'Ground Zero' in the Fight for the House
The eight congressional districts in the Ohio River Valley, representing the highest concentration of competitive House races in the nation, are ground zero in the battle for control of the House. This occasional series examines the fight here between
Democrats and Republicans as a case study of the 1998 campaign.
Democrats Lean Right and Hold On
November 5, 1998
Democrats won half the contested House districts in the crucial Ohio River Valley region by successfully tailoring their campaigns to a generally conservative electorate.
GOP Spends Millions in Key House Races in Ohio Valley
October 31, 1998
The national Republican Party is pouring millions of dollars into eight House districts in the Ohio Valley regarded as key to the outcome of the 1998 congressional election in an effort to exploit Democratic vulnerabilities on such wedge issues as late-term abortion, gun control, crime and gay rights.
Indiana's Moral Battle on School Vouchers
September 19, 1998
The contest between Rep. Julia Carson (D-Ind.) and Republican challenger Gary Hofmeister has become a clash of values, pitting hard-nosed American individualism against compassionate American egalitarianism.
In Ohio Valley, Democrats Feel Fallout
September 11, 1998
Democratic congressional candidates in this political battleground are struggling to craft a strategy to prevent the scandal engulfing President Clinton from fatally undermining their campaigns. And that is proving especially difficult for the non-incumbents.
In Tightest Races, Early Cash Means Staying Competitive
July 14, 1998
For the newcomers who survived their primaries, the first crucial step in establishing the viability of a campaign is fund-raising. When polls are relatively useless and debates are still under preparation, money is the one clear, objective measure of a candidate's strength. For congressional candidates, including those in the eight tight races in the Ohio River Valley, a key deadline is Wednesday, when they must file fund-raising reports with the Federal Election Commission.
In House Races, Instincts vs. Incumbency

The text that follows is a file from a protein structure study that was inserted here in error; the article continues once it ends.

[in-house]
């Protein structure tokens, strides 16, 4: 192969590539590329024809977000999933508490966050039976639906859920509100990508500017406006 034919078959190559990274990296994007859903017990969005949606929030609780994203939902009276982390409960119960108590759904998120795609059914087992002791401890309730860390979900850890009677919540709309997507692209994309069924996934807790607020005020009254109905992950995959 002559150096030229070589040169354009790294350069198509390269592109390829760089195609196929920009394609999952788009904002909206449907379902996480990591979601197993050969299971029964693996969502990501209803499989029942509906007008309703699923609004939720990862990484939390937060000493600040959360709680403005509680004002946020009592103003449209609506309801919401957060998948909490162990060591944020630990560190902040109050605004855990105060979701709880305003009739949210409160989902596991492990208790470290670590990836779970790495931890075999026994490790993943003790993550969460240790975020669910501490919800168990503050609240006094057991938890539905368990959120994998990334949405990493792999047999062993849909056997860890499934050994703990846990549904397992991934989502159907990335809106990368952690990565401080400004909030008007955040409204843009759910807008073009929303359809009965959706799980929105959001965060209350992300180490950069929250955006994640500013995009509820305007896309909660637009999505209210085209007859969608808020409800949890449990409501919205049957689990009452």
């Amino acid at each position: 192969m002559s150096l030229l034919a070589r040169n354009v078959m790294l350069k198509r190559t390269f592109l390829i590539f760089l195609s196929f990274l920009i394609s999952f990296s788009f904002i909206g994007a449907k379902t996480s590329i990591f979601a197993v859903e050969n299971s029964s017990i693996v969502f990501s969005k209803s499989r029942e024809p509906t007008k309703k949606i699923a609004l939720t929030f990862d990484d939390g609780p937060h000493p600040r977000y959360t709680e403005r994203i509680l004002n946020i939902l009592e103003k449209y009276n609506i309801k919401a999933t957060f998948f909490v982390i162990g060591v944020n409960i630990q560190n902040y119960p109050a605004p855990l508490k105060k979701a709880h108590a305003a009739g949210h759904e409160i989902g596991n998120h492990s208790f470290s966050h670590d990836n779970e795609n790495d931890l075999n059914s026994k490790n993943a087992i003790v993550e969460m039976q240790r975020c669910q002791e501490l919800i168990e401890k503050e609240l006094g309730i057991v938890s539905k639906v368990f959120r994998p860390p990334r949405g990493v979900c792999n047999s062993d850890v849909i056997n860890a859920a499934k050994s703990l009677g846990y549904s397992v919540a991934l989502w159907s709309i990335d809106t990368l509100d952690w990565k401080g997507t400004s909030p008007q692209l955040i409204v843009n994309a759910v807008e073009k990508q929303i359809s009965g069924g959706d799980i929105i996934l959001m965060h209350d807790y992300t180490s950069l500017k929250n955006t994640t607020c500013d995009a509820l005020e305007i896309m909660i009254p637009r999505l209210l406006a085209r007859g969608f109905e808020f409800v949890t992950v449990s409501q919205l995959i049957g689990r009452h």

July 9, 1998
For all the emphasis placed on focus groups, polling and grand strategies, the harsh fact is that elections often hinge on the quick, hurried and sometimes panicked decisions of newcomers to national politics suddenly thrust into the public spotlight with nothing to fall back on but their instinct and judgment.
Tight Contests Seen in 3 States
May 28, 1998
After primaries in Kentucky this week and in Ohio and Indiana earlier this month, battle lines have been drawn in the cluster of eight congressional districts surrounding the Ohio River Valley the largest concentration of competitive districts in the nation.
7-Way Primary Divides Ky. Democrats
May 26, 1998
The Democratic Party has a lot riding on candidates like Eck Rose. He understands the land, guns and the courthouse and is among the last few Democrats able to slow the flood tide of southern whites to the Republican Party.
GOP Ahead in Midwest Primaries
May 7, 1998
In the ground war to control the House, Republicans advanced a step forward, modestly strengthening their chances of retaking an Ohio congressional seat that neither party has held for longer than one term in the 1990s.
A Bitter Struggle to Define the GOP's Soul
May 5, 1998
The battle between the regulars and the righteous for control of the Republican Party has turned at least 15 GOP House primaries and a handful of Senate and gubernatorial nomination contests into bitter disputes over ideology and morality.
A Hot Spot in Struggle for House
March 8, 1998
The Ohio River Valley has become ground zero in the struggle for control of the House. Tough primary and general election contests in seven contiguous congressional districts are testing the strength of the Christian Right and the establishment wings of the Republican Party, the business and labor factions of the Democratic Party, the Clinton agenda and the GOP's conservative message, along with the abortion-guns-crime issues that drove the 1994 Republican Revolution.
© Copyright 1998 The Washington Post Company
Back to the top